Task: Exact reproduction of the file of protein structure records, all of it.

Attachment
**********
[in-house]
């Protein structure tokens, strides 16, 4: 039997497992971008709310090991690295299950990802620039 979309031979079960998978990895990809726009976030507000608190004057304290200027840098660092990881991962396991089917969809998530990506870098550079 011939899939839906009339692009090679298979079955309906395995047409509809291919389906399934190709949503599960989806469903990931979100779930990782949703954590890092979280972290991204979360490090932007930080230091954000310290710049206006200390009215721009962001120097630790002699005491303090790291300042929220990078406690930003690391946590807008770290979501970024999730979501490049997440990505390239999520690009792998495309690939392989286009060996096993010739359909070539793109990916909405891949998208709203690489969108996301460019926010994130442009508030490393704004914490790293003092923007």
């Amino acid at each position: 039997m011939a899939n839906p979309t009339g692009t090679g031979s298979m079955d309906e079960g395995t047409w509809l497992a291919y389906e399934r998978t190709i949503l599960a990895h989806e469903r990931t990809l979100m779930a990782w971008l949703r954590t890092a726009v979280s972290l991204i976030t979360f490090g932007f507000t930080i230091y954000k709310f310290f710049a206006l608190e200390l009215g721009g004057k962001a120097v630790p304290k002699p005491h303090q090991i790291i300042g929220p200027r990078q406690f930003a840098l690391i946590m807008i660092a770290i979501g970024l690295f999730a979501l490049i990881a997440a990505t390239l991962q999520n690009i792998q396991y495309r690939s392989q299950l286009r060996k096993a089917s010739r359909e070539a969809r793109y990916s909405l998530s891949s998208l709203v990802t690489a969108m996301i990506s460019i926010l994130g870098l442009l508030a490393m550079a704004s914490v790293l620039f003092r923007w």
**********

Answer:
[in-house]
């Protein structure tokens, strides 16, 4: 039997497992971008709310090991690295299950990802620039 979309031979079960998978990895990809726009976030507000608190004057304290200027840098660092990881991962396991089917969809998530990506870098550079 011939899939839906009339692009090679298979079955309906395995047409509809291919389906399934190709949503599960989806469903990931979100779930990782949703954590890092979280972290991204979360490090932007930080230091954000310290710049206006200390009215721009962001120097630790002699005491303090790291300042929220990078406690930003690391946590807008770290979501970024999730979501490049997440990505390239999520690009792998495309690939392989286009060996096993010739359909070539793109990916909405891949998208709203690489969108996301460019926010994130442009508030490393704004914490790293003092923007």
């Amino acid at each position: 039997m011939a899939n839906p979309t009339g692009t090679g031979s298979m079955d309906e079960g395995t047409w509809l497992a291919y389906e399934r998978t190709i949503l599960a990895h989806e469903r990931t990809l979100m779930a990782w971008l949703r954590t890092a726009v979280s972290l991204i976030t979360f490090g932007f507000t930080i230091y954000k709310f310290f710049a206006l608190e200390l009215g721009g004057k962001a120097v630790p304290k002699p005491h303090q090991i790291i300042g929220p200027r990078q406690f930003a840098l690391i946590m807008i660092a770290i979501g970024l690295f999730a979501l490049i990881a997440a990505t390239l991962q999520n690009i792998q396991y495309r690939s392989q299950l286009r060996k096993a089917s010739r359909e070539a969809r793109y990916s909405l998530s891949s998208l709203v990802t690489a969108m996301i990506s460019i926010l994130g870098l442009l508030a490393m550079a704004s914490v790293l620039f003092r923007w």